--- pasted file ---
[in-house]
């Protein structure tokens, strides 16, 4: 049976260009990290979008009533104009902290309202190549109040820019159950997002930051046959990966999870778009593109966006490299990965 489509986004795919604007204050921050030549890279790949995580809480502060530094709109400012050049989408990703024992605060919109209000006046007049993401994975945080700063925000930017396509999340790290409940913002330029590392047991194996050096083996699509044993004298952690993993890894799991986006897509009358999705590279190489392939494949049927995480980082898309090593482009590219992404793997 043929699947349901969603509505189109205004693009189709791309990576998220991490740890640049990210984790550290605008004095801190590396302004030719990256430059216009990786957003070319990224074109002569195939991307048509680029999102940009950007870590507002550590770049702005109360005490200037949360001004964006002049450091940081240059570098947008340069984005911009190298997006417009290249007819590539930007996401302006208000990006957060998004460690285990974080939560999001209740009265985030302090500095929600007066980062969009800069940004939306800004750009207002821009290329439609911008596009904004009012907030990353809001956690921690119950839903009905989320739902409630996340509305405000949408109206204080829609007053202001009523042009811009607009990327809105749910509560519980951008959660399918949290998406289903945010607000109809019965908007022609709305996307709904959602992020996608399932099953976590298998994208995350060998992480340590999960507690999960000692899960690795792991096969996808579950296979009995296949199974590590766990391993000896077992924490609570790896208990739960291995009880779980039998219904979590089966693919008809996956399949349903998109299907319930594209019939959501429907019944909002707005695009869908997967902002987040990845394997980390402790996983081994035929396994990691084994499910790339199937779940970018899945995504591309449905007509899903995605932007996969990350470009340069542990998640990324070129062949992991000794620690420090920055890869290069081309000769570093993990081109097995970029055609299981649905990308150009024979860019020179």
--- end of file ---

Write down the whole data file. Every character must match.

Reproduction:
[in-house]
């Protein structure tokens, strides 16, 4: 049976260009990290979008009533104009902290309202190549109040820019159950997002930051046959990966999870778009593109966006490299990965 489509986004795919604007204050921050030549890279790949995580809480502060530094709109400012050049989408990703024992605060919109209000006046007049993401994975945080700063925000930017396509999340790290409940913002330029590392047991194996050096083996699509044993004298952690993993890894799991986006897509009358999705590279190489392939494949049927995480980082898309090593482009590219992404793997 043929699947349901969603509505189109205004693009189709791309990576998220991490740890640049990210984790550290605008004095801190590396302004030719990256430059216009990786957003070319990224074109002569195939991307048509680029999102940009950007870590507002550590770049702005109360005490200037949360001004964006002049450091940081240059570098947008340069984005911009190298997006417009290249007819590539930007996401302006208000990006957060998004460690285990974080939560999001209740009265985030302090500095929600007066980062969009800069940004939306800004750009207002821009290329439609911008596009904004009012907030990353809001956690921690119950839903009905989320739902409630996340509305405000949408109206204080829609007053202001009523042009811009607009990327809105749910509560519980951008959660399918949290998406289903945010607000109809019965908007022609709305996307709904959602992020996608399932099953976590298998994208995350060998992480340590999960507690999960000692899960690795792991096969996808579950296979009995296949199974590590766990391993000896077992924490609570790896208990739960291995009880779980039998219904979590089966693919008809996956399949349903998109299907319930594209019939959501429907019944909002707005695009869908997967902002987040990845394997980390402790996983081994035929396994990691084994499910790339199937779940970018899945995504591309449905007509899903995605932007996969990350470009340069542990998640990324070129062949992991000794620690420090920055890869290069081309000769570093993990081109097995970029055609299981649905990308150009024979860019020179």